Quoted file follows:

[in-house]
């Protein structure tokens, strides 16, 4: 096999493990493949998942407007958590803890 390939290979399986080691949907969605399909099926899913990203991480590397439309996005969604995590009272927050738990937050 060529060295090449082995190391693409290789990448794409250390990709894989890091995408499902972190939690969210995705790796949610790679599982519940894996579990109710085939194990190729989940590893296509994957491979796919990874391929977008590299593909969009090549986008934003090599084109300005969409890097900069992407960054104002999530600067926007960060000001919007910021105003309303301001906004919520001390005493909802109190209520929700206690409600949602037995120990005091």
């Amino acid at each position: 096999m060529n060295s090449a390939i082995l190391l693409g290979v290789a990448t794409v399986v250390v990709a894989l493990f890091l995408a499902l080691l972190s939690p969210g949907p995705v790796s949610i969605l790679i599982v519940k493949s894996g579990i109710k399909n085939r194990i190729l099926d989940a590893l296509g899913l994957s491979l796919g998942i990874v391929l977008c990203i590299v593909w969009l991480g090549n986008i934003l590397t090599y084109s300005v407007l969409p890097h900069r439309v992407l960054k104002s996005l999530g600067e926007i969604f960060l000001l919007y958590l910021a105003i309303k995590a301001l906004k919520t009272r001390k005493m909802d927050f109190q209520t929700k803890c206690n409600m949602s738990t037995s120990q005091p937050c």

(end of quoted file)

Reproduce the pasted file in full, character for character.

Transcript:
[in-house]
């Protein structure tokens, strides 16, 4: 096999493990493949998942407007958590803890 390939290979399986080691949907969605399909099926899913990203991480590397439309996005969604995590009272927050738990937050 060529060295090449082995190391693409290789990448794409250390990709894989890091995408499902972190939690969210995705790796949610790679599982519940894996579990109710085939194990190729989940590893296509994957491979796919990874391929977008590299593909969009090549986008934003090599084109300005969409890097900069992407960054104002999530600067926007960060000001919007910021105003309303301001906004919520001390005493909802109190209520929700206690409600949602037995120990005091």
């Amino acid at each position: 096999m060529n060295s090449a390939i082995l190391l693409g290979v290789a990448t794409v399986v250390v990709a894989l493990f890091l995408a499902l080691l972190s939690p969210g949907p995705v790796s949610i969605l790679i599982v519940k493949s894996g579990i109710k399909n085939r194990i190729l099926d989940a590893l296509g899913l994957s491979l796919g998942i990874v391929l977008c990203i590299v593909w969009l991480g090549n986008i934003l590397t090599y084109s300005v407007l969409p890097h900069r439309v992407l960054k104002s996005l999530g600067e926007i969604f960060l000001l919007y958590l910021a105003i309303k995590a301001l906004k919520t009272r001390k005493m909802d927050f109190q209520t929700k803890c206690n409600m949602s738990t037995s120990q005091p937050c």